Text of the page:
Garrison Keillor, the former host of National Public Radio weekend staple, A Prarie Home Companion, has been fired by Minnesota Public Radio for “inappropriate behavior.”
In a statement to the Associated Press, Keillor confirmed that he had been fired over what he cryptically described as “a story that I think is more interesting and more complicated than the version MPR heard.” MPR confirmed Keillor’s termination to the AP, writing in a statement that it is, “terminating its contracts with Garrison Keillor and his private media companies after recently learning of allegations of his inappropriate behavior with an individual who worked with him.” MPR added that it will no longer re-air episodes of Prairie Home Companion where Keillor is the host. “The program’s current iteration hosted by Chris Thile will get a new name,” the AP reports.
On Tuesday, the Washington Post published a rambling op-ed by Keillor that defended embattled Minnesota Senator Al Franken, calling one of the allegations against him “pure absurdity.” Franken has been accused by numerous women of groping them without consent. One woman, Leeann Tweeden accused Franken of unwanted kissing and published a photograph of the Senator grabbing her while asleep. “Al ogled Miss Tweeden and pretended to grab her and a picture was taken,” Keillor wrote. He continued: “Eleven years later, a talk show host in LA, she goes public, and there is talk of resignation. This is pure absurdity, and the atrocity it leads to is a code of public deadliness. No kidding.”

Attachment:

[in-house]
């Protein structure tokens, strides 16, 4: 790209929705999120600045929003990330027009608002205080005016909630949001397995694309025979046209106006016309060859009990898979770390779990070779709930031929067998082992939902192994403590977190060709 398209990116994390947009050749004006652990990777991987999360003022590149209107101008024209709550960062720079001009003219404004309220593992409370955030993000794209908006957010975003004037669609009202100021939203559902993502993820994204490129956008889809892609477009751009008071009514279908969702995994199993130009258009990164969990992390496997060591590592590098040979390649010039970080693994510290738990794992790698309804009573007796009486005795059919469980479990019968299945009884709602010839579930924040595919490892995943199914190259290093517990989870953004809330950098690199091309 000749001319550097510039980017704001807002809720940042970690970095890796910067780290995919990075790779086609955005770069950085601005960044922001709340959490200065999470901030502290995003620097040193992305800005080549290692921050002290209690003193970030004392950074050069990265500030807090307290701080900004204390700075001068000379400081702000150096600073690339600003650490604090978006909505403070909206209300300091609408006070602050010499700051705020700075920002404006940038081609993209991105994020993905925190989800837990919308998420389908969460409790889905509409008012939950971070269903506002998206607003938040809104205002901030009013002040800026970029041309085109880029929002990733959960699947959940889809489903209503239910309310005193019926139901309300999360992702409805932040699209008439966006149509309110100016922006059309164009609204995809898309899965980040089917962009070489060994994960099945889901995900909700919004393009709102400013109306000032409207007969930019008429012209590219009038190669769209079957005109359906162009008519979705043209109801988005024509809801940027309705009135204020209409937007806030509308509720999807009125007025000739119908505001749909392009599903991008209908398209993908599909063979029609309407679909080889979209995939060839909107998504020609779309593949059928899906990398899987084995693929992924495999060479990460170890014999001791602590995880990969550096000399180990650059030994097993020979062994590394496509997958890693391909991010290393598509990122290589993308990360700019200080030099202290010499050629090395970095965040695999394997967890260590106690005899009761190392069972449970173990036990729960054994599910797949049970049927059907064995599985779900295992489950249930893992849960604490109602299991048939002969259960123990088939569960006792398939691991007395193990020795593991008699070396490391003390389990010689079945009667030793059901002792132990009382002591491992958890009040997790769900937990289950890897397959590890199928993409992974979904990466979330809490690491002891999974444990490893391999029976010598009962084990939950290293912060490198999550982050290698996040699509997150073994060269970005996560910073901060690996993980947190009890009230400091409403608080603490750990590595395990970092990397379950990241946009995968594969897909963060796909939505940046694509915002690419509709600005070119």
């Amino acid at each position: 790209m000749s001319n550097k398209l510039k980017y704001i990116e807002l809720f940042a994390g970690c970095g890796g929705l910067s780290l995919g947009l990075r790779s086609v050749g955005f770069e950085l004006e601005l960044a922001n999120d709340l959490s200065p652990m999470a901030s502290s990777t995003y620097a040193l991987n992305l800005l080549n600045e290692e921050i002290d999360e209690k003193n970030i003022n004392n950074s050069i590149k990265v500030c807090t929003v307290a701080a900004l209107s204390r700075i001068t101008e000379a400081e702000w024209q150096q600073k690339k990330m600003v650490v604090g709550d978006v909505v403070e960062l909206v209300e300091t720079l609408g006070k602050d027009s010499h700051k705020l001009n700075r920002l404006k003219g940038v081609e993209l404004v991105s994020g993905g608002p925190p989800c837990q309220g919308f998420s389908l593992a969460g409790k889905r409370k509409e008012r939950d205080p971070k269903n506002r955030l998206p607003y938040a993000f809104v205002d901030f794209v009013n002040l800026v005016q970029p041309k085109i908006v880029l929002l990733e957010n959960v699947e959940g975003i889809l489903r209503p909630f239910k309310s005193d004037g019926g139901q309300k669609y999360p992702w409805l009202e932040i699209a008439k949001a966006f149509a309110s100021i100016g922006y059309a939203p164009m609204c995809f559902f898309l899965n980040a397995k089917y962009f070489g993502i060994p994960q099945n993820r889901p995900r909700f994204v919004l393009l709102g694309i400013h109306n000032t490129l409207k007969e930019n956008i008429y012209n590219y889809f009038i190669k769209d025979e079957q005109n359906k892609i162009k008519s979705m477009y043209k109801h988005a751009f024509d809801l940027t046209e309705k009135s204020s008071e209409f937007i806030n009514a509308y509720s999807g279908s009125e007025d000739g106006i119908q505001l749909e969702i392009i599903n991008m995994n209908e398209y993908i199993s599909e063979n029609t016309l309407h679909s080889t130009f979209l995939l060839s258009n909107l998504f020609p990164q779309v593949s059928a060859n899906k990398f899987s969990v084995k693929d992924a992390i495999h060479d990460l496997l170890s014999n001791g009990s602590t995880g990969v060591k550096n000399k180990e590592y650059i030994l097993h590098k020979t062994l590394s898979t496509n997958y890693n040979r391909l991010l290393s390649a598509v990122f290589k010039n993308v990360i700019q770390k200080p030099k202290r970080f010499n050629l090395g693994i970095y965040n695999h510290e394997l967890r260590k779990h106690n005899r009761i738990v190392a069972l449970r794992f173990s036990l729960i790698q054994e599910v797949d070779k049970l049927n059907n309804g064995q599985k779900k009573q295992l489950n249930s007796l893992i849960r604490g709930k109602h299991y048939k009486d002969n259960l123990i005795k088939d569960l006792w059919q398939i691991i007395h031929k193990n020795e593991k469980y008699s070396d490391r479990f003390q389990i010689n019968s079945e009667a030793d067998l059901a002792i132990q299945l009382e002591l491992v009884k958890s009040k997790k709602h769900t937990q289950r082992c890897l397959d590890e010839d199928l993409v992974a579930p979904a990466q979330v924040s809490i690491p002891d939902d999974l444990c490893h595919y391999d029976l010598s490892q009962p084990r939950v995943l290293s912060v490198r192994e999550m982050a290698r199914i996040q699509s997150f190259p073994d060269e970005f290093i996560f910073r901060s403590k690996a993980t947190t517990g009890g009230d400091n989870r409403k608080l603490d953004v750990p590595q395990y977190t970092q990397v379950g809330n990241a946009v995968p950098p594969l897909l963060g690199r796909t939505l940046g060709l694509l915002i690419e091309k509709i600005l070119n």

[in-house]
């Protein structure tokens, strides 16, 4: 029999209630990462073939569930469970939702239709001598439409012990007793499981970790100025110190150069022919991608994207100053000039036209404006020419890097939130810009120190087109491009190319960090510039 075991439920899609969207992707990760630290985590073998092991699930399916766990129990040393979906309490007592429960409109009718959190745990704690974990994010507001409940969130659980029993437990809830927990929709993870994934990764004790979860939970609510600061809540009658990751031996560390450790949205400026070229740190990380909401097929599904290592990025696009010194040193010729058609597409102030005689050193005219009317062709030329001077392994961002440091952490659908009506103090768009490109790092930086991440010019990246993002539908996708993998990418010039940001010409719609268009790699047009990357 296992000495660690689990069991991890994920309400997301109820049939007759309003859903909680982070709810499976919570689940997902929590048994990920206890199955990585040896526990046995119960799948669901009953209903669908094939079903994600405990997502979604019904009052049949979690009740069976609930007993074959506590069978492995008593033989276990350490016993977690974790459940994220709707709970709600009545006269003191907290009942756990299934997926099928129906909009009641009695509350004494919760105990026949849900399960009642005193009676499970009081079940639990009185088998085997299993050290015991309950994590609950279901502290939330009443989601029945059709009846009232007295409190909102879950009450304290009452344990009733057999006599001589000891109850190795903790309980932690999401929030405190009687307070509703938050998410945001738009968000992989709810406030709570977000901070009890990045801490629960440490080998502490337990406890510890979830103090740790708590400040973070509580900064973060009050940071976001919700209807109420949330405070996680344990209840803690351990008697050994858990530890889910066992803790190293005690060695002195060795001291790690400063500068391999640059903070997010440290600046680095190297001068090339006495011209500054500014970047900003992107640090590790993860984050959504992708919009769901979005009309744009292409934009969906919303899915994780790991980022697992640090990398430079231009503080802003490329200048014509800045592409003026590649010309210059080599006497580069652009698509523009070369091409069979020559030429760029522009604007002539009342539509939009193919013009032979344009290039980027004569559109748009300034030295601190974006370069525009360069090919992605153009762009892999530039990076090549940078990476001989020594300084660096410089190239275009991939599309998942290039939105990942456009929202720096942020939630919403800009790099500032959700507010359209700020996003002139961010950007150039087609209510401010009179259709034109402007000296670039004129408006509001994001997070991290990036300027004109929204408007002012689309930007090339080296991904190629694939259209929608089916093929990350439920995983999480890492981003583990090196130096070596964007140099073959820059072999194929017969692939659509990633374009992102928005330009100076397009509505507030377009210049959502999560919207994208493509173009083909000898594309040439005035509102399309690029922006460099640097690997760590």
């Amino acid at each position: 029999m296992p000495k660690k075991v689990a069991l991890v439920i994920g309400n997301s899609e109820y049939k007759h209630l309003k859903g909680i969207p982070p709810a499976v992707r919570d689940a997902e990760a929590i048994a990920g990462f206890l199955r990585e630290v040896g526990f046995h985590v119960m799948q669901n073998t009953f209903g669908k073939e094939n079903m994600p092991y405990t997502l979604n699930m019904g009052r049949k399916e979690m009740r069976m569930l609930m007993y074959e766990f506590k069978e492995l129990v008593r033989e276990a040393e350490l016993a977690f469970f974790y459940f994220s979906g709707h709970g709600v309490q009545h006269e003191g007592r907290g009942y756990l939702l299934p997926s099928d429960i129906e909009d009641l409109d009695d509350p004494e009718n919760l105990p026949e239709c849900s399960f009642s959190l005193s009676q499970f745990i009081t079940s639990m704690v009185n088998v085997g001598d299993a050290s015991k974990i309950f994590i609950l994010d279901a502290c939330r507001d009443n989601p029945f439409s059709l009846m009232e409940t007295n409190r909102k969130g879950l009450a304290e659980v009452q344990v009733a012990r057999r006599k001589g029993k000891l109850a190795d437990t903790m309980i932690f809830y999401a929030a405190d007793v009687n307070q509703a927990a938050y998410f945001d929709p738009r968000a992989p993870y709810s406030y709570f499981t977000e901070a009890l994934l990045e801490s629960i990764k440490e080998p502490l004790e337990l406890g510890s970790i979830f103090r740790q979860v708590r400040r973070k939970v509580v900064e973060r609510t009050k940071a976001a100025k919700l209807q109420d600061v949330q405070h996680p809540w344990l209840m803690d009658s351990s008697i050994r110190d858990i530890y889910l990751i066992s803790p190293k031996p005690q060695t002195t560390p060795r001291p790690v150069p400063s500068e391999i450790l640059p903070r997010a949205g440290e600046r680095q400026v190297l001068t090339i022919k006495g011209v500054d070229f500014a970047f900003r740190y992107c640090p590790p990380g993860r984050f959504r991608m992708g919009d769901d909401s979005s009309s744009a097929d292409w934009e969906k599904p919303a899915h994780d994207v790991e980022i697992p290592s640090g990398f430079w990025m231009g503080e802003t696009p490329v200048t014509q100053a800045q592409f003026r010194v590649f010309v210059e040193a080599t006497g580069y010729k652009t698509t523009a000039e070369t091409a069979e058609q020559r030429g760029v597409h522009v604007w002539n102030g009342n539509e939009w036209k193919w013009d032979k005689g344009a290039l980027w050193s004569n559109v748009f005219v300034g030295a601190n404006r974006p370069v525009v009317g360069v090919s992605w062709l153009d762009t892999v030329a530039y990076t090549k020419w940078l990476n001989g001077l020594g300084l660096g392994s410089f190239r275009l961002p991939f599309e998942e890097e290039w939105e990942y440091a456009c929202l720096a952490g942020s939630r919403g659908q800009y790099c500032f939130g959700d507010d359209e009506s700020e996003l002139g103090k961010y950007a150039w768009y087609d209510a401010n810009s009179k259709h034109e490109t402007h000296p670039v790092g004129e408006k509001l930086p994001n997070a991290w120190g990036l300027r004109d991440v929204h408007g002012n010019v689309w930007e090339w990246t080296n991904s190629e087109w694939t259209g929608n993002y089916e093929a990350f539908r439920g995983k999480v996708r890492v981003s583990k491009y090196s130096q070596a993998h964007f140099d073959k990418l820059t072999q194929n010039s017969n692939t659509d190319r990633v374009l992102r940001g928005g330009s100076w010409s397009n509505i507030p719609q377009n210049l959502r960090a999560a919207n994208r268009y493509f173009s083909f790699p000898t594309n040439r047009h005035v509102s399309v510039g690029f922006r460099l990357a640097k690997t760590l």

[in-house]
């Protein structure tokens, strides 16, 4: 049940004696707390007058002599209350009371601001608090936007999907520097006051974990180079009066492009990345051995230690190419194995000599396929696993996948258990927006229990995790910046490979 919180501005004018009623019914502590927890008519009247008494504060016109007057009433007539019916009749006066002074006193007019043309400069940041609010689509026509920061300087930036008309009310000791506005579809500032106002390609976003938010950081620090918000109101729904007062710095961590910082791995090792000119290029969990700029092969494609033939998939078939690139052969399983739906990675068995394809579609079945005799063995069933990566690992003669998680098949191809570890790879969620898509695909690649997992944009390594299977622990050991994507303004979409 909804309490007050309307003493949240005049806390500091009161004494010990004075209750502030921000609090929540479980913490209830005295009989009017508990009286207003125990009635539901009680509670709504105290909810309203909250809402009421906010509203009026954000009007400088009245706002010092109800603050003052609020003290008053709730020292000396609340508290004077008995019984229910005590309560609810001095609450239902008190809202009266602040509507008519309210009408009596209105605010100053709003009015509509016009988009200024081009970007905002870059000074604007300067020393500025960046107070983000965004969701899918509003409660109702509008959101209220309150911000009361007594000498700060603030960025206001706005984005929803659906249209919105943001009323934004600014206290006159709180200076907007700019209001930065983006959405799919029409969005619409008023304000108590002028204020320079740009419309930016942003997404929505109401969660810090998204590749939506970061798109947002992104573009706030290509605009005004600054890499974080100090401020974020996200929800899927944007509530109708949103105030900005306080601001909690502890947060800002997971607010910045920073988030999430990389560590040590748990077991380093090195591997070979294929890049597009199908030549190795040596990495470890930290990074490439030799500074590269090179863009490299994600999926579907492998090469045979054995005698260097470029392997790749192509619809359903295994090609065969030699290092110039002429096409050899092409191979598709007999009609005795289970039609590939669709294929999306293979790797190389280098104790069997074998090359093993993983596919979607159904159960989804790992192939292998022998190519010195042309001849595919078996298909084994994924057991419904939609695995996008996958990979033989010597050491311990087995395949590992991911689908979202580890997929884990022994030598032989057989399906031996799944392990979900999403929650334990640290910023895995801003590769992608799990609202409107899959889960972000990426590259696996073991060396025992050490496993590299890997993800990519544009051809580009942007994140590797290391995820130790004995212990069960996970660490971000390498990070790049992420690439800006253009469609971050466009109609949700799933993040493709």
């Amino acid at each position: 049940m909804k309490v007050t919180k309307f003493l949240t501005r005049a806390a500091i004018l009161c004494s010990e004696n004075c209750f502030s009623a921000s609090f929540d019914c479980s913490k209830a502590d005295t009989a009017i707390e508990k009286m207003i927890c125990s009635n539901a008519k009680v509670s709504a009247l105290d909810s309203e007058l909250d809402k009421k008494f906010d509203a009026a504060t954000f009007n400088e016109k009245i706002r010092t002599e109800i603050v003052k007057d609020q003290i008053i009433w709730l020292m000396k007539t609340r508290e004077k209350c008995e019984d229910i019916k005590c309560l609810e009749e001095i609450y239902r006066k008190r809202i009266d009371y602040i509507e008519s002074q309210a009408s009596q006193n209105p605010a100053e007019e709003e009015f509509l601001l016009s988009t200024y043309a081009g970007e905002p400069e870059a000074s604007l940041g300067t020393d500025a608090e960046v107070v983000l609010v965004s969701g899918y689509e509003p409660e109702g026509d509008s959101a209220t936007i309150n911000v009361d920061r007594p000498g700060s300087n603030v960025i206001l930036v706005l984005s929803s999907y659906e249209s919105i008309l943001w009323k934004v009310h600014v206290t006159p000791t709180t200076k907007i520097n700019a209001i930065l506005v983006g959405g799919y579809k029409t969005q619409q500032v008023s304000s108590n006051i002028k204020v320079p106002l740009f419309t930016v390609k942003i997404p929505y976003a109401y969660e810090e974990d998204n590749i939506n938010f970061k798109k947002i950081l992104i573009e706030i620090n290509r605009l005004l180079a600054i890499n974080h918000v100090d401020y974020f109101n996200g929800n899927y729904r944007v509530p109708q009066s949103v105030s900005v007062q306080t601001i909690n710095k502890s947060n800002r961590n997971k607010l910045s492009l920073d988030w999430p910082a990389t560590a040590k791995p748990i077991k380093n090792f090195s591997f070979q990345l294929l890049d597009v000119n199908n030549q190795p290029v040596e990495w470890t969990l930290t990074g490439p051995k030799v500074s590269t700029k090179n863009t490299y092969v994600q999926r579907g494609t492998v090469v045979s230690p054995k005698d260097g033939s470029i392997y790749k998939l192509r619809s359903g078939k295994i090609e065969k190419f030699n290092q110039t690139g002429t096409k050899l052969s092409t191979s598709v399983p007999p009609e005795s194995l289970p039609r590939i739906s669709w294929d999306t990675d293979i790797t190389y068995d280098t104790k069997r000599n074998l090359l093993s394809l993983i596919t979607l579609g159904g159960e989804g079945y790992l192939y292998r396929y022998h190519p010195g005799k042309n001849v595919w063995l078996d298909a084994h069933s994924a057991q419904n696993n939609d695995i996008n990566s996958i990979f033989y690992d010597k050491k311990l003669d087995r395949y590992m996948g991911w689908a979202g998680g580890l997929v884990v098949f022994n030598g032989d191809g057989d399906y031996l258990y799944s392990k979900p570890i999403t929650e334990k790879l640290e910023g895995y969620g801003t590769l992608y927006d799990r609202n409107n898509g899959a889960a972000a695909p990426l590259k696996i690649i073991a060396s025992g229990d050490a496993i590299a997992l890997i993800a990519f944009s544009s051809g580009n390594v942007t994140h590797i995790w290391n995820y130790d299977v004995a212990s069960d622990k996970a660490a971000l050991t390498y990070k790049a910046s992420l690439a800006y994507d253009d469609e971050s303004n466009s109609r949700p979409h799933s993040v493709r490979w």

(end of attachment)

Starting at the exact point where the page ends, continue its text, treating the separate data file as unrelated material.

No kidding, indeed.
Update: In an email to the Star Tribune, Keillor said that he “put my hand on a woman’s bare back.” He continued: “I meant to pat her back after she told me about her unhappiness and her shirt was open and my hand went up it about six inches. She recoiled. I apologized. I sent her an email of apology later and she replied that she had forgiven me and not to think about it. We were friends. We continued to be friendly right up until her lawyer called.” He added that he was not a physically affectionate person and described the allegations as “poetic irony.” “If I had a dollar for every woman who asked to take a selfie with me and who slipped an arm around me and let it drift down below the beltline, I’d have at least a hundred dollars. So this is poetic irony of a high order,” Keillor wrote to the paper.